Yesterday was an incredible day – I am still reeling. Kendra and I woke up to the softly padding footsteps of our daughter, Addison. As she crawled into our bed, I turned to my wife and whispered, “Happy Birthday.” Addie followed suit. Not long after, my nieces and nephew who were spending the night awoke, sending us into a half-hour of bathroom trips, teeth brushing, getting dressed, and smiles. It wasn’t long before we were out the door and on the way to one of our favorite breakfast spots.
We celebrated Kendra’s birthday over french toast, bacon, sausages, and pancakes. After eating our fill, we stopped back home to pull on swimsuits and grab sunscreen, before heading to my Auntie’s for a morning of swimming in the pool with more of the cousins. Kendra stayed behind to wait for the plumber. (Addie had decided the bathtub drain was a good place to keep her bouncy ball, which led to some unfortunate consequences.)
Just a few minutes after I left, Kendra called in tears.
“They struck it down. DOMA was struck down.”
It was the Supreme Court decision we’d been praying for – the Defense of Marriage Act, which prevented our legal Massachusetts marriage from being recognized on a federal level, was declared unconstitutional. I cried with her.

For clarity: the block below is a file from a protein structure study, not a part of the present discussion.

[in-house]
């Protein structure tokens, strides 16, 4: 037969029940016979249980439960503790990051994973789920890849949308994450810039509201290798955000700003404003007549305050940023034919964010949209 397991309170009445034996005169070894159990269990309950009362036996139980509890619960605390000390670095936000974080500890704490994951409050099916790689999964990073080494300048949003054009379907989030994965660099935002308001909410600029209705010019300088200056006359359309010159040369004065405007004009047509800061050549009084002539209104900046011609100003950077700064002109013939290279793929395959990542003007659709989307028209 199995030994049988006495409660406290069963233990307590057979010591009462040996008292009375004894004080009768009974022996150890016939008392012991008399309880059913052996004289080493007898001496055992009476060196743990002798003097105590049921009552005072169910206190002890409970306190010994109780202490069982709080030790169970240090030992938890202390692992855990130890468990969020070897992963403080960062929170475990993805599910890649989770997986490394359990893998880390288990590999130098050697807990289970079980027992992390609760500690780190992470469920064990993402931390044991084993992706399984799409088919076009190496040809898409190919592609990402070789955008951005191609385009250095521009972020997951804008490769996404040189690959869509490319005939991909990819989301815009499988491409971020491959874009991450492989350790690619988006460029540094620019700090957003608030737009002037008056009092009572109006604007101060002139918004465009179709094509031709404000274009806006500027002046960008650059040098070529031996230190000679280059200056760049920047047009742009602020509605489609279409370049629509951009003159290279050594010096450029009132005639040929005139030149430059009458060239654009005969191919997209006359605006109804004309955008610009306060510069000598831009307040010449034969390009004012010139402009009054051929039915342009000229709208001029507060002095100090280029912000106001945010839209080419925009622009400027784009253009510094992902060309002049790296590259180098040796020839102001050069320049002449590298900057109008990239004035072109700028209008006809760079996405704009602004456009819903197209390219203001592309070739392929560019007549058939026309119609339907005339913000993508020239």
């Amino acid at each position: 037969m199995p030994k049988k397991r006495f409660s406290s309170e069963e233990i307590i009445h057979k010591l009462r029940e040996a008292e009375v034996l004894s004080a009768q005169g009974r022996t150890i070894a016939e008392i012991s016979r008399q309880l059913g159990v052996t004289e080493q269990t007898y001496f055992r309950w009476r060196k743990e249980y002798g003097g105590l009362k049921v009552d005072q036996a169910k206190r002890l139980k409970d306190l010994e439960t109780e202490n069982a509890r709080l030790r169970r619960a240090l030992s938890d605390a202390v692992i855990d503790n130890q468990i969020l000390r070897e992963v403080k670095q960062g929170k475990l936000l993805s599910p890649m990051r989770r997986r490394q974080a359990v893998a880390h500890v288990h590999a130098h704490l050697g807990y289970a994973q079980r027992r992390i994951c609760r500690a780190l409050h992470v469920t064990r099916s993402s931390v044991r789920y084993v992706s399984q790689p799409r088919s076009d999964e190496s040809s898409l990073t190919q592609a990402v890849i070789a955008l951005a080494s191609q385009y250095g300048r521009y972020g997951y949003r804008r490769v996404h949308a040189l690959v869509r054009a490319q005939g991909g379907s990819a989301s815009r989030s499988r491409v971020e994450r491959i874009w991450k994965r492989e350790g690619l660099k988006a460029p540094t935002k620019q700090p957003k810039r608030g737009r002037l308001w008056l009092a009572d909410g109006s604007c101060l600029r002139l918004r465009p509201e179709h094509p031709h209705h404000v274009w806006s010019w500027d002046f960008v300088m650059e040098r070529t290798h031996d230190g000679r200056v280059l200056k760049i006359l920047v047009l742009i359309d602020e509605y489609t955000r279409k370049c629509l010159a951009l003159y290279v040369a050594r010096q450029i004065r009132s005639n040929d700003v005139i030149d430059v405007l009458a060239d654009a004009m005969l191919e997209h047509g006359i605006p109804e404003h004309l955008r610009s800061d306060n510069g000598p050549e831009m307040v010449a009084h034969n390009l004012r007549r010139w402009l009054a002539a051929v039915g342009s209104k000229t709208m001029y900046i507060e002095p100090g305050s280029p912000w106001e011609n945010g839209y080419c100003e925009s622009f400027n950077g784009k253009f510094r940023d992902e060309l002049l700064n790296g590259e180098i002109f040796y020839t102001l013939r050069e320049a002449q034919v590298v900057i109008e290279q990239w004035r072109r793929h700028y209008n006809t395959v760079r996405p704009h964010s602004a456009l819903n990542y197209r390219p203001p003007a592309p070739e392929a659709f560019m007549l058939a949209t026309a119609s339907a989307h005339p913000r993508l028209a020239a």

In 2014, I can file a joint tax return with my wife. We are no longer going to be taxed on our health insurance benefits. If, God forbid, something happens to one of us, the other can collect social security and does not have to pay inheritance tax on the house. Our friends married to folks from other countries can finally petition for green cards for their spouses.
Yet these benefits do not extend to all gay Americans. Those living outside of the 13 states that permit same-sex marriage still cannot marry, and in many places they cannot adopt, and also face the prospect of losing their housing or being fired because they are gay. I can’t help but think of the similarities to the 13 British colonies in America, which offered many more religious and civic freedoms than found in Great Britain. Though not all the colonists enjoyed these benefits, it was a more inclusive land than England. Perhaps this is the start of a new revolution – one for the inclusiveness and full equality for LGBT Americans.
We may not be there yet in terms of full equality, but yesterday the LGBT community took a giant leap forward. We ended our evening with dinner with friends, (two of whom are getting married on Saturday – a marriage that will come with federal benefits and recognition from day one!) and an Indigo Girls concert.
I can’t think of a better way to have celebrated Kendra’s birthday, her 29th week of pregnancy with our twins, and the fall of DOMA, than surrounded by LGBT folks, listening to the Indigo Girls, and watching my daughter dance her heart out.